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      2. But I did address Paul’s words in Corinthians. As for the fathers, I don’t refer to them since they are at odds with each other on various issues.

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      3. They are at odds on various issues, but one would be hard press to find them at odds on the Eucharist. Furthermore, Catholic Doctrine doesn’t claim there are many sacrifices, it claims that Mass is a participation in the same sacrifice in accord with Christ’s words in the Gospels and so Hebrews would not contradict this one sacrifice.

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      4. In regards to eating the body and drinking the blood of Christ, Christ says that if you do not, “there is no life in you.” Furthermore, Christ doesn’t just let the objection pass and let disciples leave, he reiterates the point by saying his body is true food.

        In a manner of speaking, we agree that it’s about spiritual faith because partaking in the Eucharist allows the Grace of God to grow within our souls to deepen our faith in God. In this regard by helping our faith grow through this sacrament it does give one salvation by continuing to grow their faith.

        Also, the bit about early Christians and crumbs is nothing more than silly conjecture.

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      5. Philip, some of what you wrote is a bit over my head. I don’t pretend to know much about Catholic theology, but the way I see it is Christ died once for all and by faith alone our sins are washed away. And yes, faith is active and not without works. But in our frail human state, with the remnants of sin and our tendency to turn away from God (at least for me), no work that I do will ever keep me in the grace of God (just as no work could ever justify me).

        But more on topic, from what I understand, Catholic theology puts an overemphasis on the ordinances and on the believer to maintain something that only God can do. And like Tom said, I don’t agree with the literal interpretation of John 6 or 1 Corinthians 10; and if Jesus were crucified once for all (Hebrews 7:27, 9:12), there is no need for every priest to assume he can bring Christ down to be re-sacrificed at every Mass around the globe daily. It goes beyond the Scriptures.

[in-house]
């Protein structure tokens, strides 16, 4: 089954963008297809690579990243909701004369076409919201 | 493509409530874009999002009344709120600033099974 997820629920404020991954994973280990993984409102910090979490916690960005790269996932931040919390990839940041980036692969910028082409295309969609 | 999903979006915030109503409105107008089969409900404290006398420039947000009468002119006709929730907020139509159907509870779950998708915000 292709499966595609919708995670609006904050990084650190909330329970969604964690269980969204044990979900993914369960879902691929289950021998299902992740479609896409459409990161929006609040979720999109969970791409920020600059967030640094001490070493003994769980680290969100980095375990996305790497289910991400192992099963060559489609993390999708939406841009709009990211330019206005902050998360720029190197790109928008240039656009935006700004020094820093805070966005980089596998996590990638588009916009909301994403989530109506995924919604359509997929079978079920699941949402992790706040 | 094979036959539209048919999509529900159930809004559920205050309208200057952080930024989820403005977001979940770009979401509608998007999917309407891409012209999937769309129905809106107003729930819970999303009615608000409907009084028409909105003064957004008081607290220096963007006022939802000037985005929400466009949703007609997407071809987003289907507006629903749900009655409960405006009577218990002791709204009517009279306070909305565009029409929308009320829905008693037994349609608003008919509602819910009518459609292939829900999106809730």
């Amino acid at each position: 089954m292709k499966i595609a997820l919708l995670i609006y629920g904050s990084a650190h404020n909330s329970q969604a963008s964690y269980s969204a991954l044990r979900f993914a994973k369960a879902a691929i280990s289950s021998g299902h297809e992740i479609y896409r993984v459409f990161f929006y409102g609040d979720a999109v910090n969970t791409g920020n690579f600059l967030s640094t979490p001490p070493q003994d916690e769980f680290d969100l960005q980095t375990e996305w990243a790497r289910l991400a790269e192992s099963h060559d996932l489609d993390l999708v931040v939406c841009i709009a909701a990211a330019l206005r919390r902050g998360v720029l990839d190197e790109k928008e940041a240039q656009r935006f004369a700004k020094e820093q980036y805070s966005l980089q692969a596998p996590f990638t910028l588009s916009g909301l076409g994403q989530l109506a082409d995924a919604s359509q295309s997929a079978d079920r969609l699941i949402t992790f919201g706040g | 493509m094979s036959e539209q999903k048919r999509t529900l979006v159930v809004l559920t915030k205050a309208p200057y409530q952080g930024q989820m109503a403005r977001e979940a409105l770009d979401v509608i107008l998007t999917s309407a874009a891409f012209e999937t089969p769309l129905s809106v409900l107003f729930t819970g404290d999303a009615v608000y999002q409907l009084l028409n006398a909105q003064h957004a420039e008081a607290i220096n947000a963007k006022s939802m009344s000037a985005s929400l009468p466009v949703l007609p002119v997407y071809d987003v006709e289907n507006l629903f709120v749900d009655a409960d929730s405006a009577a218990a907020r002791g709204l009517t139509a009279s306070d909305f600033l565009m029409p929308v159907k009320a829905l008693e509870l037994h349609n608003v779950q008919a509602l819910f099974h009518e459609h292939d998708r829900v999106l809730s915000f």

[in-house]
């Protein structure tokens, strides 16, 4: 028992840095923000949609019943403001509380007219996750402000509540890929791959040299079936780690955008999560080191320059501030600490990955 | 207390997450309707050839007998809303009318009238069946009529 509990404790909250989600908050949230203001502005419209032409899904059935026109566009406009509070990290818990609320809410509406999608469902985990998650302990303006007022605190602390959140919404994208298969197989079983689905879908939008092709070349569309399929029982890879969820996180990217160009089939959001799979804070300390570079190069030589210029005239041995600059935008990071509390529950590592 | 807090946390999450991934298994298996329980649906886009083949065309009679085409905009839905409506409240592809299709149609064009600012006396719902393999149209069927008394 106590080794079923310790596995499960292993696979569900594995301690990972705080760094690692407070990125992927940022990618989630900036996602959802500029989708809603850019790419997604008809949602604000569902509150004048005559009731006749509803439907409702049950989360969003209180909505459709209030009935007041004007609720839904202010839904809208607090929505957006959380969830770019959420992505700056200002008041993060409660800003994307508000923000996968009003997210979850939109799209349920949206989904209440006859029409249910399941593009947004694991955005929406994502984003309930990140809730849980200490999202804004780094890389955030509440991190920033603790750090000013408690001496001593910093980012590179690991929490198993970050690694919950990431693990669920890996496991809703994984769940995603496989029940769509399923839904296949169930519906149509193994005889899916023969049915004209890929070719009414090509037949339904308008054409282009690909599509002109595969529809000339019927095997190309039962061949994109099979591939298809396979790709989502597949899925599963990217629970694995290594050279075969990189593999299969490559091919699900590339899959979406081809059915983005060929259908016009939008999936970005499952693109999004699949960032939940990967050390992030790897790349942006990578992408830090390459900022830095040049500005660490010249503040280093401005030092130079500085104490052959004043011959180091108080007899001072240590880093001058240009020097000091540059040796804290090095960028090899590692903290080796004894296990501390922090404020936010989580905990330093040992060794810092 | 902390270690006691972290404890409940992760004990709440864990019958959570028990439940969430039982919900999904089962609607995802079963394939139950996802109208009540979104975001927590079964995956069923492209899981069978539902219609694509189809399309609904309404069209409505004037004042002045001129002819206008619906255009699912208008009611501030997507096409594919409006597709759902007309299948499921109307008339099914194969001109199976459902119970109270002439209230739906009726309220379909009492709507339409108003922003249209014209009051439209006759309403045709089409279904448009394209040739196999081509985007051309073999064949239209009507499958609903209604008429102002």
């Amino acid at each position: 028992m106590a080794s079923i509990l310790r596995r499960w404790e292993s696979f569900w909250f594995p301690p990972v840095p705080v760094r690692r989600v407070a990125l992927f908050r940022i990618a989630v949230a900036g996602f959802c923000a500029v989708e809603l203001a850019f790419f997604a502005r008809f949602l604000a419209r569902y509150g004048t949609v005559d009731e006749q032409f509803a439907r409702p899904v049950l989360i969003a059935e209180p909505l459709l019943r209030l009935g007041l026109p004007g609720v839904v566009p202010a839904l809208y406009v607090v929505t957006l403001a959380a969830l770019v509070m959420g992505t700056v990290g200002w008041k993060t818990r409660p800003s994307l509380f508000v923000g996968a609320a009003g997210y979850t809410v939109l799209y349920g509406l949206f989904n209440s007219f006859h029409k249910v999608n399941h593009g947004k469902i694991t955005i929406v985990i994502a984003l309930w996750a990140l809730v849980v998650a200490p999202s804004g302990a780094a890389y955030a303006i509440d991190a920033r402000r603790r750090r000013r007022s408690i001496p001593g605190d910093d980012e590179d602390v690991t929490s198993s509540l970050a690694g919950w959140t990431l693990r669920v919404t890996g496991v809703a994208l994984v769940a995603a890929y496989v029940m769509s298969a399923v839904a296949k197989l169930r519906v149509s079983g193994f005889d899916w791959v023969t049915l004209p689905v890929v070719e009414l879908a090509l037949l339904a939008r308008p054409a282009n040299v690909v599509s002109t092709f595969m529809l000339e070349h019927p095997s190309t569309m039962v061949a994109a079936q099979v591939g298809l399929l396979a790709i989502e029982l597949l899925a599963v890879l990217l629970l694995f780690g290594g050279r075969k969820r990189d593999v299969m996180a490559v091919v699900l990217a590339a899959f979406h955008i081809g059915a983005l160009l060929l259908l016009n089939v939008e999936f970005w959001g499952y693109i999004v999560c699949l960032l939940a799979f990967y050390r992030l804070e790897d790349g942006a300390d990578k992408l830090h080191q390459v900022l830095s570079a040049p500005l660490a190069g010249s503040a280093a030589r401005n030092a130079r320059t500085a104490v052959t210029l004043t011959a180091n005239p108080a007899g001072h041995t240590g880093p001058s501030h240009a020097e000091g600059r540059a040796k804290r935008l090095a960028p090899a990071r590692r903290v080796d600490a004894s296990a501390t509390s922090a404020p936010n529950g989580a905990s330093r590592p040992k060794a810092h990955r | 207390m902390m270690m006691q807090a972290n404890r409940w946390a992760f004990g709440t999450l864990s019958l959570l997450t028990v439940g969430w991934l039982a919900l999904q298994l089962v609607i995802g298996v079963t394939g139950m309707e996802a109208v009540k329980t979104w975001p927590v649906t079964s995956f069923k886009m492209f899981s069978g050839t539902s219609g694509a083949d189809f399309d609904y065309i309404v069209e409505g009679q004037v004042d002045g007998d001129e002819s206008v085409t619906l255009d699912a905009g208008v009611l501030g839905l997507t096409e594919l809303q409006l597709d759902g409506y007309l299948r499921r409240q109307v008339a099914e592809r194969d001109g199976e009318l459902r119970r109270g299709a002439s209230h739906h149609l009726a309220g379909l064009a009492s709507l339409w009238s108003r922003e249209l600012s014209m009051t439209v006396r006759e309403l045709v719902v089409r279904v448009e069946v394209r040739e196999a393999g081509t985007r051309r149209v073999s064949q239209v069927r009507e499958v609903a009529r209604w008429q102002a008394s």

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      6. Thanks for response, I’m simply just want to dialogue about the disagreement. I will say this as a Catholic Catechist, as I told Tom, The mass is not a re-sacrifice, it is a participation in the Same sacrifice. Now, I don’t pretend that will convince you, only that according to Catholic theology there is no contradiction to scripture with Hebrews.

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      7. Philip, the Catholic church tries to skirt clear Biblical teaching by saying the mass is a “re-presentation” of the same sacrifice but it’s impossible. Jesus said, It is finished. The temple veil was ripped from top to bottom. Jesus sat down next to the Father. There is no more ongoing sacrifice like the OT.

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      8. Well, Brother Tom, do you have any sources such as the Catechism, credible Catholic Theologians, Church Fathers etc. that do claim that Mass is a “re-presentation?”

        So far as I’ve come across, I’ll attempt to explain it in simple terms, it’s allowing the body of Christ–the Church to be, in a sense, taken to the actual event of the Crucifixion. In this regard, I do not disagree with you that “it is done.”

        Our discussion here is at the heart of the fracture within Christ’s body. As He prays in John 17, he desires us to be in communion with one another.